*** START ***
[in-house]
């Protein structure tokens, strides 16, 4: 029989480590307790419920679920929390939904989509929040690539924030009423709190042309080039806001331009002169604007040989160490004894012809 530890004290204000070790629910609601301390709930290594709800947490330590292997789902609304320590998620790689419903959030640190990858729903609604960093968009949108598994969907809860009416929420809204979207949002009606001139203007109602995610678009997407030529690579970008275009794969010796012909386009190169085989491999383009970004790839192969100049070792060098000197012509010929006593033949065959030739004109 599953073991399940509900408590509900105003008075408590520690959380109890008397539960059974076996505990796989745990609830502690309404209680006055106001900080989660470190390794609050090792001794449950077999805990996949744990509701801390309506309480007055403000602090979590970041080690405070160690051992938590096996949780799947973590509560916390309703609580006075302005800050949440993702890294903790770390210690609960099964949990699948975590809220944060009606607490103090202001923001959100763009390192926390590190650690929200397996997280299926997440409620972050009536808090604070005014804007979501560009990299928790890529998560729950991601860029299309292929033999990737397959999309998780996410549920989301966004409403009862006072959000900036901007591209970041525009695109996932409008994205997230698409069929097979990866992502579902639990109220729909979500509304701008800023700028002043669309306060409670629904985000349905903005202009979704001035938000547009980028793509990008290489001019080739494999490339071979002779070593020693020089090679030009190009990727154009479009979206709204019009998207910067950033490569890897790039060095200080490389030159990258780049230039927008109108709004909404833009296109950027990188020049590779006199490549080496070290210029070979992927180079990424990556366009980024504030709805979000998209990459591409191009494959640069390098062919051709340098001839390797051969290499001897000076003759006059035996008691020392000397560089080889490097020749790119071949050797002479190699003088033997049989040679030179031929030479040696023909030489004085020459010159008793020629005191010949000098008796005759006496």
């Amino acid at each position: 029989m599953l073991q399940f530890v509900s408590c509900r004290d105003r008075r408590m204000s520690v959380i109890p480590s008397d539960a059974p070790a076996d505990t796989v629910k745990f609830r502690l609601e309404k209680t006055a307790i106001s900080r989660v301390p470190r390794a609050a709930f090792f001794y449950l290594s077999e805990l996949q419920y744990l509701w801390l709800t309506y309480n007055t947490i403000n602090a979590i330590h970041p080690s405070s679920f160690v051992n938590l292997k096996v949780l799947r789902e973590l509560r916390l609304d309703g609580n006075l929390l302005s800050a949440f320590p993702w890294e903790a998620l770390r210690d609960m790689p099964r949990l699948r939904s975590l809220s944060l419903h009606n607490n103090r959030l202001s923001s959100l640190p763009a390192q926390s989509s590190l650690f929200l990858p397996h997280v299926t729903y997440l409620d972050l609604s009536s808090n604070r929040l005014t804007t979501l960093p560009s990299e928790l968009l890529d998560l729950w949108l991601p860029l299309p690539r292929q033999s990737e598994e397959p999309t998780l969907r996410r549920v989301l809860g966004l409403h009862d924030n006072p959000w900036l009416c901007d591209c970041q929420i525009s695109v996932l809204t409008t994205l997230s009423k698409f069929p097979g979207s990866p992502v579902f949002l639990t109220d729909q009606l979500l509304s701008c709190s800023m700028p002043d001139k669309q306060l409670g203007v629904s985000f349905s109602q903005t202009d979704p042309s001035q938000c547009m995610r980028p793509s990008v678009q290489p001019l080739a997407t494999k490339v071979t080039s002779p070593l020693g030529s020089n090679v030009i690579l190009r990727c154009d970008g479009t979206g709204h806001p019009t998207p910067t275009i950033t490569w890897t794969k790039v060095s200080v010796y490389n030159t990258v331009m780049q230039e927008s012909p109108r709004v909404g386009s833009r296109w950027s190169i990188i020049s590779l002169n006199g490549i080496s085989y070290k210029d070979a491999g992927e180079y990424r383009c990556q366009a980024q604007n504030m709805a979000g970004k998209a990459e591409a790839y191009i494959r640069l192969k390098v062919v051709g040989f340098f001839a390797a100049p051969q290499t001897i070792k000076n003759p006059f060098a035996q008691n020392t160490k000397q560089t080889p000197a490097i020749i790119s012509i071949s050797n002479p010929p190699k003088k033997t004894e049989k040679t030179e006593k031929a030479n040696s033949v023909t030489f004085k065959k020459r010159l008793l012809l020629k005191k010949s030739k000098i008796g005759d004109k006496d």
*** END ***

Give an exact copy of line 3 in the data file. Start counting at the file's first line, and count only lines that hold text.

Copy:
């Amino acid at each position: 029989m599953l073991q399940f530890v509900s408590c509900r004290d105003r008075r408590m204000s520690v959380i109890p480590s008397d539960a059974p070790a076996d505990t796989v629910k745990f609830r502690l609601e309404k209680t006055a307790i106001s900080r989660v301390p470190r390794a609050a709930f090792f001794y449950l290594s077999e805990l996949q419920y744990l509701w801390l709800t309506y309480n007055t947490i403000n602090a979590i330590h970041p080690s405070s679920f160690v051992n938590l292997k096996v949780l799947r789902e973590l509560r916390l609304d309703g609580n006075l929390l302005s800050a949440f320590p993702w890294e903790a998620l770390r210690d609960m790689p099964r949990l699948r939904s975590l809220s944060l419903h009606n607490n103090r959030l202001s923001s959100l640190p763009a390192q926390s989509s590190l650690f929200l990858p397996h997280v299926t729903y997440l409620d972050l609604s009536s808090n604070r929040l005014t804007t979501l960093p560009s990299e928790l968009l890529d998560l729950w949108l991601p860029l299309p690539r292929q033999s990737e598994e397959p999309t998780l969907r996410r549920v989301l809860g966004l409403h009862d924030n006072p959000w900036l009416c901007d591209c970041q929420i525009s695109v996932l809204t409008t994205l997230s009423k698409f069929p097979g979207s990866p992502v579902f949002l639990t109220d729909q009606l979500l509304s701008c709190s800023m700028p002043d001139k669309q306060l409670g203007v629904s985000f349905s109602q903005t202009d979704p042309s001035q938000c547009m995610r980028p793509s990008v678009q290489p001019l080739a997407t494999k490339v071979t080039s002779p070593l020693g030529s020089n090679v030009i690579l190009r990727c154009d970008g479009t979206g709204h806001p019009t998207p910067t275009i950033t490569w890897t794969k790039v060095s200080v010796y490389n030159t990258v331009m780049q230039e927008s012909p109108r709004v909404g386009s833009r296109w950027s190169i990188i020049s590779l002169n006199g490549i080496s085989y070290k210029d070979a491999g992927e180079y990424r383009c990556q366009a980024q604007n504030m709805a979000g970004k998209a990459e591409a790839y191009i494959r640069l192969k390098v062919v051709g040989f340098f001839a390797a100049p051969q290499t001897i070792k000076n003759p006059f060098a035996q008691n020392t160490k000397q560089t080889p000197a490097i020749i790119s012509i071949s050797n002479p010929p190699k003088k033997t004894e049989k040679t030179e006593k031929a030479n040696s033949v023909t030489f004085k065959k020459r010159l008793l012809l020629k005191k010949s030739k000098i008796g005759d004109k006496d």